Android Clicker

Infosec researchers discovered infected applications spreading clicker malware on the Google Play store. The 16 corrupted applications found on the store are estimated to have been downloaded approximately 20 million times. The fraudulent programs carried a new mobile threat tracked as Android/Clicker. The researchers who released a report about the malware notified Google, and as a result, all of the applications carrying the payload were removed from the Play Store.

The numerous, threatening applications were presented to users as seemingly legitimate software products that provided genuinely useful functions - flashlights, cameras, task managers, QR Readers and unit/measurement converters. However, once the application is downloaded and opened, it executes an HTTP request to fetch its remote configuration. Afterward, it registers a Firebase Cloud Messaging (FCM) listener, allowing it to receive push messages from the attackers.

Threatening Capabilities

When fully established, Android/Clicker is capable of opening arbitrary websites in the background of the breached device. Most users would not even notice that such activities take place on the device, as the malware would activate itself only when the device is idle and not in use. It also would wait for at least an hour after its installation before running the fraudulent activities. Two major components of the threat have been analyzed - a library named '' will be responsible for the automated clicks, while a different library named 'com.liveposting' focuses on running hidden adware activities.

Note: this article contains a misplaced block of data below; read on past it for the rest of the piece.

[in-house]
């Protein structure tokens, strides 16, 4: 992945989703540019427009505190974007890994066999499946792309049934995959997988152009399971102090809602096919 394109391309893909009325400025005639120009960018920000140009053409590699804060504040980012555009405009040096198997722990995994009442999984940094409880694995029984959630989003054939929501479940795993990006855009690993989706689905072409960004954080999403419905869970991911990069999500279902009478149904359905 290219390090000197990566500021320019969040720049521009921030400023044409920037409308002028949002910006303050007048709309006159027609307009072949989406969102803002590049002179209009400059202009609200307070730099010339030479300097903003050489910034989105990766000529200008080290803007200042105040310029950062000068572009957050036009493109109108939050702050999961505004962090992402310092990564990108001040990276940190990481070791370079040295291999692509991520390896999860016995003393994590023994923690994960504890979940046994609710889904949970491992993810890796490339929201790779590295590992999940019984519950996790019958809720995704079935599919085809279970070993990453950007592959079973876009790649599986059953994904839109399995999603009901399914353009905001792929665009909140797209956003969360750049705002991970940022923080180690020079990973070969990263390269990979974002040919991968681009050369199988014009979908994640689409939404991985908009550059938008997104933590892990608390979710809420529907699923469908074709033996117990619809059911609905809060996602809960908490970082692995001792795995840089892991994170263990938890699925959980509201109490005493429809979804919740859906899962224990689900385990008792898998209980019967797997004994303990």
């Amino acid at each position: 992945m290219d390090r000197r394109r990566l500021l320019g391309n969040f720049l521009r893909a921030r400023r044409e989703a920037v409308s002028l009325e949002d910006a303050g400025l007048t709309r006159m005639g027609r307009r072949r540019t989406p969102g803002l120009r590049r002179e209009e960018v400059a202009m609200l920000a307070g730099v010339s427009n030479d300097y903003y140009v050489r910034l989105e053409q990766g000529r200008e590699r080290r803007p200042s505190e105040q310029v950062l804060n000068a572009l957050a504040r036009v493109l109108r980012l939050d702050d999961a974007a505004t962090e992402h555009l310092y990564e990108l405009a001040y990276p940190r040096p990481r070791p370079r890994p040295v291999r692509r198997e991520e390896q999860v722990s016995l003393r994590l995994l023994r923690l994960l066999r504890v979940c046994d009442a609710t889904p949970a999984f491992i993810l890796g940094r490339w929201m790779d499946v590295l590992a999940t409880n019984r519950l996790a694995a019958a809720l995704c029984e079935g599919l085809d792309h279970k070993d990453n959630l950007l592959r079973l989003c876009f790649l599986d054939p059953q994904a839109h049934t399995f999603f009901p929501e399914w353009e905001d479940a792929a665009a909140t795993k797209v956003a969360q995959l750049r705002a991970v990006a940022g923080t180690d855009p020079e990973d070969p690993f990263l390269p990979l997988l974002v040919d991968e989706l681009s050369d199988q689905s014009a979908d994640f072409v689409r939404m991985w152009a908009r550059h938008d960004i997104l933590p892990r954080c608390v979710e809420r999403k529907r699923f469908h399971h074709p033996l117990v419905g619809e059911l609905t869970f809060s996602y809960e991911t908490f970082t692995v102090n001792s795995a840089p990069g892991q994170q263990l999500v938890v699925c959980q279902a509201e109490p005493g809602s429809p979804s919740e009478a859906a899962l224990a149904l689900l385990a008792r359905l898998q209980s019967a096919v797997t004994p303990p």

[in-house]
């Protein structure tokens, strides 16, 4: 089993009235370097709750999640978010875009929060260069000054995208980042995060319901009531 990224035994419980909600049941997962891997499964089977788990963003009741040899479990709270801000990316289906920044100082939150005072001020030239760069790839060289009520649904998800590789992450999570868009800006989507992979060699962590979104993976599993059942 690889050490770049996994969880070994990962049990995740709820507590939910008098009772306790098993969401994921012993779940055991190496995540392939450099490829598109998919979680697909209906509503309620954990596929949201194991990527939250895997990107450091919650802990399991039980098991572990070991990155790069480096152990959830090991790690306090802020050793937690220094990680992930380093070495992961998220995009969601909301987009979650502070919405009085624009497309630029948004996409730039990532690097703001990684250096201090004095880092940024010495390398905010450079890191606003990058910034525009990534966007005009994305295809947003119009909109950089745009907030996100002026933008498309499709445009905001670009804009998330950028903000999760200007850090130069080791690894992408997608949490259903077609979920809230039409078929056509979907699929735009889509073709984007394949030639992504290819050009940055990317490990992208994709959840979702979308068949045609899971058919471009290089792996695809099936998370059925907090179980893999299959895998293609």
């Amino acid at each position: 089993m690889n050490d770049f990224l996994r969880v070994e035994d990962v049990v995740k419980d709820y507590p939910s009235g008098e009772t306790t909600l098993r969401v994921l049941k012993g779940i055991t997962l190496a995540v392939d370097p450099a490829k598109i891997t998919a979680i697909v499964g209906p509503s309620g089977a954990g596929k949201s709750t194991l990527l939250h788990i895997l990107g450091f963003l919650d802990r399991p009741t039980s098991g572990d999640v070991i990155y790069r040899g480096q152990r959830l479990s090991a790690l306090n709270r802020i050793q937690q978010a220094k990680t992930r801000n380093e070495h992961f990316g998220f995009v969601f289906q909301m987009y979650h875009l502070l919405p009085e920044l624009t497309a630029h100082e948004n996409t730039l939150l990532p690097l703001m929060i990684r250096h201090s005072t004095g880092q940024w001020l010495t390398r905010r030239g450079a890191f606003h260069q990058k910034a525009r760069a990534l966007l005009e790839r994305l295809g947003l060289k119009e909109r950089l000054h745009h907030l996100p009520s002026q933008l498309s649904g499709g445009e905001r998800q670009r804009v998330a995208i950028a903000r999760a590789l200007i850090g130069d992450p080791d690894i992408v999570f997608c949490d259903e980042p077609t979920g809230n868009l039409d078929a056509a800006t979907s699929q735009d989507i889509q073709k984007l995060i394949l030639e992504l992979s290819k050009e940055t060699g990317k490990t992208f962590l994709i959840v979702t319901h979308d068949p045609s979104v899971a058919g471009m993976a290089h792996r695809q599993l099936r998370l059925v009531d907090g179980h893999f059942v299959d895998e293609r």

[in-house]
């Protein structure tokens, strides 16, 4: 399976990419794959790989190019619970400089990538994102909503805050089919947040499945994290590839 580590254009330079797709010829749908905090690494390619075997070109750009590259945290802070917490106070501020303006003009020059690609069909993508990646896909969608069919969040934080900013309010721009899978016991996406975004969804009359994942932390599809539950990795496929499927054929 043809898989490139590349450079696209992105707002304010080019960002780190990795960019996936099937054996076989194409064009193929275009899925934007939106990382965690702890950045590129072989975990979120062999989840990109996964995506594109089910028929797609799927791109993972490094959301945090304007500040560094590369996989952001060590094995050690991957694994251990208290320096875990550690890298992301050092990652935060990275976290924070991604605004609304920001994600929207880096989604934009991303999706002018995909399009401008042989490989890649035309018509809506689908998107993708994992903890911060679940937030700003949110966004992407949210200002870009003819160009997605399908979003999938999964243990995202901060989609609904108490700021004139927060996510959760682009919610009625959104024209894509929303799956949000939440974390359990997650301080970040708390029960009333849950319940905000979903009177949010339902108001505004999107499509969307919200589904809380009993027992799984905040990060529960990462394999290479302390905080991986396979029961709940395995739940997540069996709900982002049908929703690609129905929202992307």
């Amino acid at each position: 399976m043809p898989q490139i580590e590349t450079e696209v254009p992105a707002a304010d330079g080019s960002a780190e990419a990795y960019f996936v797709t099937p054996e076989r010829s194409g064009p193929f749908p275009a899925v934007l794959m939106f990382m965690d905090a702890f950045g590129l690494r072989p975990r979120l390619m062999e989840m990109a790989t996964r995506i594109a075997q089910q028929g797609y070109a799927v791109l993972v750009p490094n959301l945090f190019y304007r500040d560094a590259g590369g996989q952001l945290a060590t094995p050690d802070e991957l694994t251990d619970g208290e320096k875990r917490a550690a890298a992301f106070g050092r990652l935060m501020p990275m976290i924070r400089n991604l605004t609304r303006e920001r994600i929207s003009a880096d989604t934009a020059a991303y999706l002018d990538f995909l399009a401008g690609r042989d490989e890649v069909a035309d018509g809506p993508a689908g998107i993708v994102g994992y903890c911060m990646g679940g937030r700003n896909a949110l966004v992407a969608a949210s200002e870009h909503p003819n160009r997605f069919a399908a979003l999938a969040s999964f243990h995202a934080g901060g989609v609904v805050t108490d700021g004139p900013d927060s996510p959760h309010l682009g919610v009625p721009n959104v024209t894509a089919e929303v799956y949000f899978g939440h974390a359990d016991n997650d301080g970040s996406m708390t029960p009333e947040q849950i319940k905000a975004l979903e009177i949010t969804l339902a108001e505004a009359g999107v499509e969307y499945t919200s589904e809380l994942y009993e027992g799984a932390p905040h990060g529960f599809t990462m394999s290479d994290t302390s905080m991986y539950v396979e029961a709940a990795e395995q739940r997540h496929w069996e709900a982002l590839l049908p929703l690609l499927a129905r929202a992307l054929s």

In general, the operators of Android/Clicker could earn revenue through fraudulent clicks on affiliated websites. Devices impacted by the threat could suffer diminished performance and reduced battery life. Depending on the Internet plan of the victim, the malware also could cause additional mobile data fees.


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